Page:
Vass Rescuers Win Longleaf Awards
Over the past 40 years, David Cummings and Max Edwards have witnessed events that most people hope never to experience in a lifetime.
Cummings and Edwards are both former captains of the Vass Volunteer Rescue Squad and have a combined total of more than 80 years of experience in helping to save lives.
They also share something else in common. Both are recipients of the prestigious Order of the Longleaf Pine award in recognition of their service to the community. The award, presented annually in December by Gov. Mike Easley, is the highest civilian honor presented annually by the state.
Cummings received his award in December. Edwards received the award in 2006.
"I am very humbled that I would have been chosen for such a thing," Cummings says. "I realize that these don't get handed out every day. I appreciate it very much. It's certainly an honor."
Edwards said, "I was so surprised. When my family all came into town that evening, I just thought they were coming for a visit. Turns out, there was more to it."
A Vass native, Edwards says he learned a lot about helping people while serving in the Merchant Marine during World War II. During the 1950s, he came up with the idea to create a volunteer rescue squad in Moore County. He owns Edwards Hardware in downtown Vass.
"I knew the community needed that service," Edwards says. "I knew we could give it to them."
Like all of the squad's members, Edwards and Cummings have received extensive first aid training. Over the years, they've taken numerous hours of recertification courses to remain on the squad.
"We were together a lot," Cummings says. "We all sort of became a brotherhood."
Edwards can remember the time when a local funeral parlor would volunteer the use of its hearse to transport victims in need of medical attention.
"That was all we had at the time," he says. "That was the best we could do."
On one night in particular, he says, the hearse didn't make it to the hospital quickly enough. As someone opened the back door, Edwards vividly remembers seeing three victims of a car accident who had died on the way to the hospital. That night, he knew the community needed better transportation for accident victims.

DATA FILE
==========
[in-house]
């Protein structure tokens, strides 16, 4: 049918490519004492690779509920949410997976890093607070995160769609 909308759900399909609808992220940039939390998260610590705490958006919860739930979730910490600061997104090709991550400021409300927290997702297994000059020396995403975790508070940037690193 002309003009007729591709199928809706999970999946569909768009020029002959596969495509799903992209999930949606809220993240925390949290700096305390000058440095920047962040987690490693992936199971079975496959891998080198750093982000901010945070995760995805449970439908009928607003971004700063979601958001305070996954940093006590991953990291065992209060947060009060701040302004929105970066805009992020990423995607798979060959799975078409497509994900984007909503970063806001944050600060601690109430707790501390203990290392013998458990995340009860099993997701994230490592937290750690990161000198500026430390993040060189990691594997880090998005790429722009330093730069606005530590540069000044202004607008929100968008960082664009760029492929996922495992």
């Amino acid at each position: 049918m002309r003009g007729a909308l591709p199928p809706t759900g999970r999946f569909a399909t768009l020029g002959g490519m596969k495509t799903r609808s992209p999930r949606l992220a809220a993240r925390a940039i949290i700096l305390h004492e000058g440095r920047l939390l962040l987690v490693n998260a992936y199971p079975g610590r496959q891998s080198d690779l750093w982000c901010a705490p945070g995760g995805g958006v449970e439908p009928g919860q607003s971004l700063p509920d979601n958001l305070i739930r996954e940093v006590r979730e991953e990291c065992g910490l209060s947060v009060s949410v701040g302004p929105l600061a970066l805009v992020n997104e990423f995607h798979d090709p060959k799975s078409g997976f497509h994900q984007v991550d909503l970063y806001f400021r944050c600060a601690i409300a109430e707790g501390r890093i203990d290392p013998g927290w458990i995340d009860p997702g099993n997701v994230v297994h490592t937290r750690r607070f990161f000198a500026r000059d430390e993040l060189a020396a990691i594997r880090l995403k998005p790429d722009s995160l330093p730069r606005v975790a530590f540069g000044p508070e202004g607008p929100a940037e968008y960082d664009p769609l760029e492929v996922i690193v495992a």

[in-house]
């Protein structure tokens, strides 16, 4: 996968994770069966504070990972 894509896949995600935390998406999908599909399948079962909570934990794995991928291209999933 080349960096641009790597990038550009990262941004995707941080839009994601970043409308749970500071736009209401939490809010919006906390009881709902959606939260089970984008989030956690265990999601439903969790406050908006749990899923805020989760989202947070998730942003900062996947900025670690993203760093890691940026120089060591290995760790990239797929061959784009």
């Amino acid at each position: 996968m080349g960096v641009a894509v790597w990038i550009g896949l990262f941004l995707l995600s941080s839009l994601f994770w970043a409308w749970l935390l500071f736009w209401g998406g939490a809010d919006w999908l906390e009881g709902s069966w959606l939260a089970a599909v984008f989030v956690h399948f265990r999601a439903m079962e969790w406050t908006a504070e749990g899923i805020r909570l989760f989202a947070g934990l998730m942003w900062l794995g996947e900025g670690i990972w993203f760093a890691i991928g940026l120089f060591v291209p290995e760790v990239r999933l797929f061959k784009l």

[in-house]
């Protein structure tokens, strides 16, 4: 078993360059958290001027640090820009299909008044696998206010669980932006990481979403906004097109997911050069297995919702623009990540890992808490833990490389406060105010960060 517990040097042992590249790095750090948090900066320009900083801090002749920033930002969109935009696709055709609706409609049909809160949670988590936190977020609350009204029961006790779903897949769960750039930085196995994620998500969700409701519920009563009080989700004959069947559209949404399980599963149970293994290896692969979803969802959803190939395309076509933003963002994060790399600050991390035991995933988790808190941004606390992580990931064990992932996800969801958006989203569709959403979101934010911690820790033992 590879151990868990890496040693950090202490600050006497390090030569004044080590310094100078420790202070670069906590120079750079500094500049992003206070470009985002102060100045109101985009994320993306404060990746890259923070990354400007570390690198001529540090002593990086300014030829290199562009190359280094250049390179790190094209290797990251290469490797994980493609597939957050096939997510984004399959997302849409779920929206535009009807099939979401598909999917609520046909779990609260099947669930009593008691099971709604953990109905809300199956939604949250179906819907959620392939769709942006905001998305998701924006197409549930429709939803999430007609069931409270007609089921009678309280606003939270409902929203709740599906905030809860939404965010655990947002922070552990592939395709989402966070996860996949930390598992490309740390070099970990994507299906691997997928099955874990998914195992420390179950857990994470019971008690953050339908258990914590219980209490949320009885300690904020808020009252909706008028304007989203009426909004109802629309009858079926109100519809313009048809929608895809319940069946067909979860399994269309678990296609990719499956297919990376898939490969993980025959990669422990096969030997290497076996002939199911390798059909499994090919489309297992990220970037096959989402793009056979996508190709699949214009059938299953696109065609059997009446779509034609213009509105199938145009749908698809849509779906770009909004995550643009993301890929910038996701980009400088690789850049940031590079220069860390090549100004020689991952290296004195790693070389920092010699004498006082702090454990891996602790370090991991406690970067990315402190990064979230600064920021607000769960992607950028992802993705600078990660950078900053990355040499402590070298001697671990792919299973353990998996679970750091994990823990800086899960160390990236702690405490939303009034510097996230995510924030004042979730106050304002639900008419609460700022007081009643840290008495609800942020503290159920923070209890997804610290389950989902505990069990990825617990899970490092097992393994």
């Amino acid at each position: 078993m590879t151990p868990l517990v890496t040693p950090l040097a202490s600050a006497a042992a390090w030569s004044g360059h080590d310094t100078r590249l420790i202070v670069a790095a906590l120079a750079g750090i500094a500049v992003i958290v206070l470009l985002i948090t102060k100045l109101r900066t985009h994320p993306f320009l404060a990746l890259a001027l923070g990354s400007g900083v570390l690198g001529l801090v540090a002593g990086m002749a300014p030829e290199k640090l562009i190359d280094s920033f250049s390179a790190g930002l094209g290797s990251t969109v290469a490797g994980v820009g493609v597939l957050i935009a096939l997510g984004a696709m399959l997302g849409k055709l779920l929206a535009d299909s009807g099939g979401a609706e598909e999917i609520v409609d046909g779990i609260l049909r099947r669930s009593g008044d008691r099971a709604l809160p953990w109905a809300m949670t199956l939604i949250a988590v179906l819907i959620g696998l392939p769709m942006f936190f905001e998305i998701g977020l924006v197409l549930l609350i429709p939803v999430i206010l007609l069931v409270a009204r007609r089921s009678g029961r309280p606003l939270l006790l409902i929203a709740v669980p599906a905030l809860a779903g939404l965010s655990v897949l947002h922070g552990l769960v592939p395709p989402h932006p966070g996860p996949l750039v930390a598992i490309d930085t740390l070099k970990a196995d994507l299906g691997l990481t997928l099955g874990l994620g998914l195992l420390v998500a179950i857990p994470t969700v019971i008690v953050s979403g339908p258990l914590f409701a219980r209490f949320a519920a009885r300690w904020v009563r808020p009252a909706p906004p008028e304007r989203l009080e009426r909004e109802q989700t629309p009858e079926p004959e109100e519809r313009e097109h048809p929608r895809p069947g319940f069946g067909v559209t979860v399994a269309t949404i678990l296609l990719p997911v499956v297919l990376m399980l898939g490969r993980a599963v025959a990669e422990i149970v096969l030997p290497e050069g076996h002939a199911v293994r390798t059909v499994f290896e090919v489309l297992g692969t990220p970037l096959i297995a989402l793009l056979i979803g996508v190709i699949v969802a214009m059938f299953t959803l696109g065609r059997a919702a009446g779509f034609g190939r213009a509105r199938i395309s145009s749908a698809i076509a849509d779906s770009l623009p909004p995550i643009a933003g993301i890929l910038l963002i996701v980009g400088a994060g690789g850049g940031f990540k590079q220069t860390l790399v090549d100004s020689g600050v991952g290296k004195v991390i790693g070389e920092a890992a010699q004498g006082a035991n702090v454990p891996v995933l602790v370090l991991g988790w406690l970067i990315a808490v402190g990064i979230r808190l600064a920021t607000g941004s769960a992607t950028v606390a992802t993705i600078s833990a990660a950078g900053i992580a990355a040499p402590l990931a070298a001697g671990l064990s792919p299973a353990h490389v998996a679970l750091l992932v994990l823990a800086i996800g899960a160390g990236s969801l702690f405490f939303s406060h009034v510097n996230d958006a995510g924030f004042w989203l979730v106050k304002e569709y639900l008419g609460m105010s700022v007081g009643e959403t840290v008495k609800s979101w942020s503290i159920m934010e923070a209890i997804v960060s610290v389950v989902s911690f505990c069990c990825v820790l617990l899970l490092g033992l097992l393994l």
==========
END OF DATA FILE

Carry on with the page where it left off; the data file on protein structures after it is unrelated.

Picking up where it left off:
In May 1962, along with the help of his friend, A.B. Parker, Edwards helped organize Moore County's second volunteer rescue squad (the first one was organized a year earlier in Robbins). The squad fixed up a donated 1950 Pontiac to use as an ambulance.
"It wasn't much," Edwards says. "But it got the job done."
The two can recall some interesting experiences in those early days.
One cold winter night, Edwards had to transport a victim to Chapel Hill. The windshield wipers and the heating system were not working.
"It was so cold and dark," he says.
On another occasion, he recalls being awakened during the middle of the night to the sound of his telephone ringing. A woman needed a ride home from St. Joseph of the Pines and wanted to know if Edwards could take her home.
"There's been some inconveniences," he says. "But we did what we had to do. I always tried to do what I felt was right."
Cummings adds, "You name it, we've probably done it. We've done everything from birthing babies to taking people on their final ride to the hospital."
One of the worst accidents Cummings can recall happened about 25 years ago when a house fire claimed the lives of five children.
"It was very sad," he says. "Something I'll certainly never forget."
But it wasn't always life-threatening accidents or injuries that the squad had to handle. As in other small towns, Edwards says, there were times the squad had to help get a frightened cat or two out of a tree.
"We handled the smaller things, too," he says. "If we had the means, we would do it."
The squad soon began participating in annual conventions. In 1963, Vass competed in its first event for first aid and rescue abilities. About 25 teams entered, with the newly formed Vass group finishing in third place.
"Not too shabby for our first year in the making," Edwards says.